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Classroom Activities for Understanding Hazardous Waste

One out of four Americans lives within four miles of a Superfund hazardous waste site. There are Superfund sites and many other hazardous waste sites in every state. Every community generates hazardous waste.

The Federal Superfund Program, administered by the U.S. Environmental Protection Agency (EPA), investigates and cleans up hazardous waste sites throughout the United States. Part of this program is devoted to informing the public and involving them in the . process of cleaning up hazardous waste sites from beginning to end. Haz-Ed was developed to assist EPA's efforts. Haz-Ed assists educators in teaching 7th through 12th grade students about hazardous waste, environmental issues surrounding site cleanup, and the Federal government's Superfund Program.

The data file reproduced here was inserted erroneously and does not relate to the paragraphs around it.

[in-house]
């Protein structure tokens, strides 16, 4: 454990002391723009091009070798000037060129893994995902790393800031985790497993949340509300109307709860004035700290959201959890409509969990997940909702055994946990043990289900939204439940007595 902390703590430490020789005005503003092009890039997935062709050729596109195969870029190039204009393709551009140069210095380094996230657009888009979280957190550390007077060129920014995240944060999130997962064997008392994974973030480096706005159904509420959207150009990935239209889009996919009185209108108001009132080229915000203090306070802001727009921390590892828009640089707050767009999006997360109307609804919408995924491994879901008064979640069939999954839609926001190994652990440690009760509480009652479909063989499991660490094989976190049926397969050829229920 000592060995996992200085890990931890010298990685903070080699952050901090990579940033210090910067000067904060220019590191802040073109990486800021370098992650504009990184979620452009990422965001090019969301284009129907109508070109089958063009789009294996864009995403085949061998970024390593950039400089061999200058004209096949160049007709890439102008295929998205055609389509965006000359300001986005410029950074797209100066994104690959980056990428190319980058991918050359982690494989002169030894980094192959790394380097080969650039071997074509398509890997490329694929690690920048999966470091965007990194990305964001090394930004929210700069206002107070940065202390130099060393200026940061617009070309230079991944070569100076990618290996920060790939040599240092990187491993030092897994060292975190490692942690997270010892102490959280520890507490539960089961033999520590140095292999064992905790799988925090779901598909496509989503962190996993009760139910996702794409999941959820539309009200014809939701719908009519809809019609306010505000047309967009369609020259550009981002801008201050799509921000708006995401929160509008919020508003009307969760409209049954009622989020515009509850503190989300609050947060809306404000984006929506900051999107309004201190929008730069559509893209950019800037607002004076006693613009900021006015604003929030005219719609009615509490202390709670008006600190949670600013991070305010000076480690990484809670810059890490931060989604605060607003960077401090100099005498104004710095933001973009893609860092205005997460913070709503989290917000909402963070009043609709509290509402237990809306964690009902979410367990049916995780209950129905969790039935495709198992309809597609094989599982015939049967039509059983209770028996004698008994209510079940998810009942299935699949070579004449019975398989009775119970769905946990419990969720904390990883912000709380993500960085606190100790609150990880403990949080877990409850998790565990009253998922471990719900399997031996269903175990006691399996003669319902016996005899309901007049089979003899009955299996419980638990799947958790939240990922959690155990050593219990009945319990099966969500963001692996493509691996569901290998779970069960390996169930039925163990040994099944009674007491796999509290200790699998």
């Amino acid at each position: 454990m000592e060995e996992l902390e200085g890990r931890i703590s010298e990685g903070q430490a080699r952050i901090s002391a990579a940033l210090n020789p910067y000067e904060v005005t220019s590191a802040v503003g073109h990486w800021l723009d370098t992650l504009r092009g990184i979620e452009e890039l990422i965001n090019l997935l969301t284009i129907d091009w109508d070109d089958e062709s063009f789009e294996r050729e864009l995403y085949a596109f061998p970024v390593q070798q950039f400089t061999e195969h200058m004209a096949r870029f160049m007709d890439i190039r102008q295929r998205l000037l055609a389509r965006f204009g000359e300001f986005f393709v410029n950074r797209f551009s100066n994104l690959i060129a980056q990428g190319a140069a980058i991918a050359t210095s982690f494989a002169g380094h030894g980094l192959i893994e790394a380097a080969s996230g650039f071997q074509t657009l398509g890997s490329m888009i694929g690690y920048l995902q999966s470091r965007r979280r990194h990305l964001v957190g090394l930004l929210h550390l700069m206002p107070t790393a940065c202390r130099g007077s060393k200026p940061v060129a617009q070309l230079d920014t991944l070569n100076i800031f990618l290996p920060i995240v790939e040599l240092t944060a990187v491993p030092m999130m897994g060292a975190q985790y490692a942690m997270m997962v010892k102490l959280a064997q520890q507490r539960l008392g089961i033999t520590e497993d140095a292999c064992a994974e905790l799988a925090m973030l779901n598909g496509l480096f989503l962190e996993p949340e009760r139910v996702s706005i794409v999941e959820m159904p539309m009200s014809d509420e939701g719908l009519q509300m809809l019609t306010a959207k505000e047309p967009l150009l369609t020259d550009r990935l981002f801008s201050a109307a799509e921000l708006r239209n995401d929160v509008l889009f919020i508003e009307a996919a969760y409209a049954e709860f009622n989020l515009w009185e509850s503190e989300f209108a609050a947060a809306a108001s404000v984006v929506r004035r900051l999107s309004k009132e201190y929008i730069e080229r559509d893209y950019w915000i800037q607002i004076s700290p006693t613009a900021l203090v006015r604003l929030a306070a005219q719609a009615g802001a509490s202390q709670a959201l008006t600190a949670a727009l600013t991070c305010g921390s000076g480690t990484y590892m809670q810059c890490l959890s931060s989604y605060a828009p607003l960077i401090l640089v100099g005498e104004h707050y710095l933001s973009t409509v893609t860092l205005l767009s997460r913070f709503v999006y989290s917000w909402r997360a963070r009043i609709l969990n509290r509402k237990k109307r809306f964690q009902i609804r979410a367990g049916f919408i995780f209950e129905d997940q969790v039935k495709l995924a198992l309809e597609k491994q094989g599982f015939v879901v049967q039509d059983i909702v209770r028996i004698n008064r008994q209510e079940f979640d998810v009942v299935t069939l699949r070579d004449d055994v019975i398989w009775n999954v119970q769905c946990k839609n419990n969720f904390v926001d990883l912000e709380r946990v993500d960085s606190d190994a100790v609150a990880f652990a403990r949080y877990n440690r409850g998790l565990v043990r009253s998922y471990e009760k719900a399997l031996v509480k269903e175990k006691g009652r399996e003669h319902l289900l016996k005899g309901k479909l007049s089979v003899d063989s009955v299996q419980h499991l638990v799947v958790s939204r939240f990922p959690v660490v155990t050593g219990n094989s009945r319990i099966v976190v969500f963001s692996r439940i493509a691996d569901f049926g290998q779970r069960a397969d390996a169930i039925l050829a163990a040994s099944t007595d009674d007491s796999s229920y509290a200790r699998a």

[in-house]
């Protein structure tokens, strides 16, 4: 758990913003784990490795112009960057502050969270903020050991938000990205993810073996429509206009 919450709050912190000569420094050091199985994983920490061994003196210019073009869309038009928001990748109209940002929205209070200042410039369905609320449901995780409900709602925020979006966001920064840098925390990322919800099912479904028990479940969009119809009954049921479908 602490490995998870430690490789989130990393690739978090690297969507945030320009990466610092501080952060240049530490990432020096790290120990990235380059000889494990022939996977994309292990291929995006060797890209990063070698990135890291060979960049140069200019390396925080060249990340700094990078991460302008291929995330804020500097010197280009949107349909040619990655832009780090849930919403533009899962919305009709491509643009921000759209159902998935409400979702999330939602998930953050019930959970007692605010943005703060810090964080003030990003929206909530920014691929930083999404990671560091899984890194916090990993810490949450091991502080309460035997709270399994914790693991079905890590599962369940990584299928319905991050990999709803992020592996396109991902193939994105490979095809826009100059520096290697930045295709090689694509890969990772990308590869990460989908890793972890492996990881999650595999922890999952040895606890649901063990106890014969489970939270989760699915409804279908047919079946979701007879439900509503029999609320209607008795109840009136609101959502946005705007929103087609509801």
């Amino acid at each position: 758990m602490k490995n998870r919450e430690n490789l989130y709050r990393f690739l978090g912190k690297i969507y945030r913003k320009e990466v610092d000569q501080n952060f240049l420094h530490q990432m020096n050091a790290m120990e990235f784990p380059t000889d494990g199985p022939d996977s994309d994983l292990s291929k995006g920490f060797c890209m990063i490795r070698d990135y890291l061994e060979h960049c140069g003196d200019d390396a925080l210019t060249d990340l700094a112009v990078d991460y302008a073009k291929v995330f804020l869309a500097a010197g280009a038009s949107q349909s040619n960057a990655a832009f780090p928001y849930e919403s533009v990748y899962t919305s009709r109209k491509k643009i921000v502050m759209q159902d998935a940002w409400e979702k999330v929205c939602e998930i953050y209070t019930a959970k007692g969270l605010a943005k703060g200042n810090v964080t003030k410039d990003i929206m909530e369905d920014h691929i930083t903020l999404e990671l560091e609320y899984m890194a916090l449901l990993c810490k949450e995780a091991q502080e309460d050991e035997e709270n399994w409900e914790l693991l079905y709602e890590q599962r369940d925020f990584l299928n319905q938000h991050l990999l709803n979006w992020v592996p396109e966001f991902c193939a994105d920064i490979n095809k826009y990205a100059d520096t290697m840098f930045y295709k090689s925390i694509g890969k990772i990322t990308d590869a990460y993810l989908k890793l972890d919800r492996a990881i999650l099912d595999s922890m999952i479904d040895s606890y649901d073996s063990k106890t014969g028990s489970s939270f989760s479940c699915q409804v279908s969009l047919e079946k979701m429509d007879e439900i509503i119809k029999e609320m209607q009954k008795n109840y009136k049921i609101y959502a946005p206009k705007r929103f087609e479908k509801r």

Haz-Ed can be used as part of a larger curriculum, as special stand-alone activities, or on an occasional basis to teach students about hazardous waste issues. Haz-Ed is a compilation of interdisciplinary activities that focus on the often complicated and sometimes controversial scientific, technical, and policy issues related to hazardous waste sites and Superfund. It is designed to help students develop skills in critical thinking, problem solving, and decision making. It also increases environmental awareness and encourages an environmental ethic in students.

EPA hopes Haz-Ed will be beneficial to you in your efforts to educate your students about the environment and the environmental concerns we all share. If you have any questions concerning Haz-Ed or the Superfund Program, please contact Jean Farrell of Superfund's Community Involvement and Outreach Center, at 703-603-9055.